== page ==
HTML and CSS Reference
In-Depth Information
For example, you might want to hide some page content from users who are not signed in. You could use JavaScript
(you will be introduced to this in Chapter 11) to monitor whether a user has successfully logged in and show/hide the
content appropriately. To hide the element, you set the attribute to true; to show it, you would set it to false.
<p hidden="true">Only signed in users can see this content.</p>
Note that the hidden attribute is a new addition in HTML5 and therefore browser support for this attribute is cur-
rently limited.
The title Attribute
You have already encountered the title attribute when you learned about links, but I want to cover it in a little
more detail. The title attribute can be used to supply a description of the element's content. If you specify a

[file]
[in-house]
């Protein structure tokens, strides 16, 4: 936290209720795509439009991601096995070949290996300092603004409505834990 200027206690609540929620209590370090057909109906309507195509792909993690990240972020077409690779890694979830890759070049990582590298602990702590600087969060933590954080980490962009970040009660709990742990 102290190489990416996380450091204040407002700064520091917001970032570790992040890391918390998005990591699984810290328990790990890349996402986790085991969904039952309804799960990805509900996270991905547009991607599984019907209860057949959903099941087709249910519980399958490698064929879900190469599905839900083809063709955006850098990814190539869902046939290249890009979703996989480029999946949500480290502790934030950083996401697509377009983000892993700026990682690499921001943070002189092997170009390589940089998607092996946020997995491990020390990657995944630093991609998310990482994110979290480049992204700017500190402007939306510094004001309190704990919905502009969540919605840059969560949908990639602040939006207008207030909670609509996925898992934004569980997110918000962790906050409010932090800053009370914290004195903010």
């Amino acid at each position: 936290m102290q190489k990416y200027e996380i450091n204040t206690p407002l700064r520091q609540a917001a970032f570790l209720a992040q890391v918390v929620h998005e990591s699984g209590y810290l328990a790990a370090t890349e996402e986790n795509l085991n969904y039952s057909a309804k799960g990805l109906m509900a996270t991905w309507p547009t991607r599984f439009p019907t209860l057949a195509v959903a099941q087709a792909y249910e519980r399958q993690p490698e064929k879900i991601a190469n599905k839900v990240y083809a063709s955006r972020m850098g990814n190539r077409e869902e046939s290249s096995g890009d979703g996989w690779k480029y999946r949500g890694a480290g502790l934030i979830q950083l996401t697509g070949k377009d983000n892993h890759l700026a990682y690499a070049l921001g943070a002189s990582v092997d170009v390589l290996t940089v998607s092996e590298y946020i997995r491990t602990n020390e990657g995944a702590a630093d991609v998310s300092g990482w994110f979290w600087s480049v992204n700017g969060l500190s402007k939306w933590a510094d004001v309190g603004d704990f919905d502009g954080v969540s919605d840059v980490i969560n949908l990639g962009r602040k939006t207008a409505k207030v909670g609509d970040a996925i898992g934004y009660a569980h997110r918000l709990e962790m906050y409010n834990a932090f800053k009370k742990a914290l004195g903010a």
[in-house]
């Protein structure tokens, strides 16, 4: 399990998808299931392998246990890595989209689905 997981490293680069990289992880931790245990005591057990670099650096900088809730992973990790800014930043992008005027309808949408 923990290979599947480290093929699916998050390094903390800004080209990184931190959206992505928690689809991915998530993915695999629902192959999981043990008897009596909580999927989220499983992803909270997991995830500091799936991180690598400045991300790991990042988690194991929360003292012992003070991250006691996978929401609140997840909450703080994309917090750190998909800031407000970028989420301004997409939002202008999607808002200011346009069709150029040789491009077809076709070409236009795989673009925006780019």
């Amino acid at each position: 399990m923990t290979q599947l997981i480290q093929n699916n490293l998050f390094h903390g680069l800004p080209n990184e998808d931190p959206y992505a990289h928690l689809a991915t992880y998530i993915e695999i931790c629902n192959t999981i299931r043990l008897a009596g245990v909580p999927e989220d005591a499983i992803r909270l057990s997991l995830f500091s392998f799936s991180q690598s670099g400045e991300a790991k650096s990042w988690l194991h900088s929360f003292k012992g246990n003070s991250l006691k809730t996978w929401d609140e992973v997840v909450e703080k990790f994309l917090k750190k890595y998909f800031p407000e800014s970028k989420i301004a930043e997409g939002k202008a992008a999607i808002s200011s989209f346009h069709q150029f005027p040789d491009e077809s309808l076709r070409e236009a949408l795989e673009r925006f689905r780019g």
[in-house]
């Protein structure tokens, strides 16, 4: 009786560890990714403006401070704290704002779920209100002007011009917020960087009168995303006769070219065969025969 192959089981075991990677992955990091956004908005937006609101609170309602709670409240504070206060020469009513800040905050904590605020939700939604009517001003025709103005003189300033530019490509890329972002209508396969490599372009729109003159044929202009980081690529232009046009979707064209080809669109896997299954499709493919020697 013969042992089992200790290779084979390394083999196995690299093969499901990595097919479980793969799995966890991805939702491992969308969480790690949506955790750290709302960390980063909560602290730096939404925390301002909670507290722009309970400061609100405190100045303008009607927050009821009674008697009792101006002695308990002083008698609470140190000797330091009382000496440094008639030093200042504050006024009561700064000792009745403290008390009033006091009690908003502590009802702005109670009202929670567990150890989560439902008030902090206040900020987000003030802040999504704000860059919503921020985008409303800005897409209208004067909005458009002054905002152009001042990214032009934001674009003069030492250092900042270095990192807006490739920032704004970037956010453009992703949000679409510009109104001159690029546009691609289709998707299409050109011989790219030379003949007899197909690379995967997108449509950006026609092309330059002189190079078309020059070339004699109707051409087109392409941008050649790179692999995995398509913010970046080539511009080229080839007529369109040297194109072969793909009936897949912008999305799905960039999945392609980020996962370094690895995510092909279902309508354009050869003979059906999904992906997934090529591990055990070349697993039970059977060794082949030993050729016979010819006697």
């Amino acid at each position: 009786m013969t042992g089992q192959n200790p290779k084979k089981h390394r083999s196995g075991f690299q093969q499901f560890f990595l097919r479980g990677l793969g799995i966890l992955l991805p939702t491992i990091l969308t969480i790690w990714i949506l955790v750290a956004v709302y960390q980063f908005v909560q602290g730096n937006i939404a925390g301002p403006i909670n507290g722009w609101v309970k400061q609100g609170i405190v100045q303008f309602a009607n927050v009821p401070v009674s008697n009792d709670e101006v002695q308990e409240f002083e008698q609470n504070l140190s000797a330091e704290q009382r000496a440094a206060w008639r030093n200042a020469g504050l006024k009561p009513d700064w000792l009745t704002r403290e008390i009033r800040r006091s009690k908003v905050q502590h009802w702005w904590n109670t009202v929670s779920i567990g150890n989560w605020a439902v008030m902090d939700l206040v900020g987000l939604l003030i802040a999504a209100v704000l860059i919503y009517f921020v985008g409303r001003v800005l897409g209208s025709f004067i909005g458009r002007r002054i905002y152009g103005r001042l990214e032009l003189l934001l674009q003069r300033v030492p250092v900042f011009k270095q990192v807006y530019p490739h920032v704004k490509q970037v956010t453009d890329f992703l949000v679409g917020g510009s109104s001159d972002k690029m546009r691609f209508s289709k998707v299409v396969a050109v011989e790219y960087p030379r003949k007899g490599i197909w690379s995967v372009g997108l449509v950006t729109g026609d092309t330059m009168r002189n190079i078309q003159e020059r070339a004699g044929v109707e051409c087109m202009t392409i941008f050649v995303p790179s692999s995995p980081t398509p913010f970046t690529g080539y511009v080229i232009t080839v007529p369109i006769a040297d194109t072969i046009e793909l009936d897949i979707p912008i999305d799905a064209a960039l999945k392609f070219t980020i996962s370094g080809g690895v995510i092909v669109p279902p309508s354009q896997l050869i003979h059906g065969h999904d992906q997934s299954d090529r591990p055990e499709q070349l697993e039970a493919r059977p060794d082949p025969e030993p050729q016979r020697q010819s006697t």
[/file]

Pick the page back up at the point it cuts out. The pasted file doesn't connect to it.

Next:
title attribute, its contents will be displayed when users hover their mouse over the element for a few seconds.
<a href="" title="The Google Search Engine">Google</a>
In this example, when users hover their mouse over the link, they see the value of the title attribute displayed in a
tooltip. This is shown in Figure 3-7.
Figure 3-7 A tooltip displaying the value of the title attribute.
It may sound obvious, but remember that these tooltips will not work on mobile devices.
The lang Attribute
You encountered the lang attribute in Chapter 1, where you used it on the <html> element to set the language of
the whole page to English. The lang attribute can be applied to any element in order to specify the language of its
contents. The following example sets the language of the page as English, but also includes a paragraph of German
text ( “de” for Deutsche).
<!DOCTYPE html>
<html lang="en">
<meta charset="utf-8">
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